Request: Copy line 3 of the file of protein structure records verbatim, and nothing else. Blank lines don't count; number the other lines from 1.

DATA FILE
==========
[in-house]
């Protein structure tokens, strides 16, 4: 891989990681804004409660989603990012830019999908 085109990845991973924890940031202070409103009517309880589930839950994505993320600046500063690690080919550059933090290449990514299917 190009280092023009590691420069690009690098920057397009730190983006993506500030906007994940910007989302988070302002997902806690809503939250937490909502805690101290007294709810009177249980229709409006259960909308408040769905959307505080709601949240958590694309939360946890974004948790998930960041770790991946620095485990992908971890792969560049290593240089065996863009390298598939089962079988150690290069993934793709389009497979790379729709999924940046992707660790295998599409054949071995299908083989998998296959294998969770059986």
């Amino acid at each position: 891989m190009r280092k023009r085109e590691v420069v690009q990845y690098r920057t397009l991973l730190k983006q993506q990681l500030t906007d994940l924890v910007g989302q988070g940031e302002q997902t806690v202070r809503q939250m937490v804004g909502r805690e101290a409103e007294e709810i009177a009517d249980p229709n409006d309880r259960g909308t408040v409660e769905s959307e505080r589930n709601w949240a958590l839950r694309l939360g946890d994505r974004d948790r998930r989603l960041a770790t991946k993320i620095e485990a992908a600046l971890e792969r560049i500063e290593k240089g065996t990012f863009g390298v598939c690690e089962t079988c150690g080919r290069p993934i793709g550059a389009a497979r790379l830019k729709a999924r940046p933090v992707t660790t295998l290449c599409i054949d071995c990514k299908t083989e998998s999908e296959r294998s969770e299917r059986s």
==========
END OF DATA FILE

């Amino acid at each position: 891989m190009r280092k023009r085109e590691v420069v690009q990845y690098r920057t397009l991973l730190k983006q993506q990681l500030t906007d994940l924890v910007g989302q988070g940031e302002q997902t806690v202070r809503q939250m937490v804004g909502r805690e101290a409103e007294e709810i009177a009517d249980p229709n409006d309880r259960g909308t408040v409660e769905s959307e505080r589930n709601w949240a958590l839950r694309l939360g946890d994505r974004d948790r998930r989603l960041a770790t991946k993320i620095e485990a992908a600046l971890e792969r560049i500063e290593k240089g065996t990012f863009g390298v598939c690690e089962t079988c150690g080919r290069p993934i793709g550059a389009a497979r790379l830019k729709a999924r940046p933090v992707t660790t295998l290449c599409i054949d071995c990514k299908t083989e998998s999908e296959r294998s969770e299917r059986s």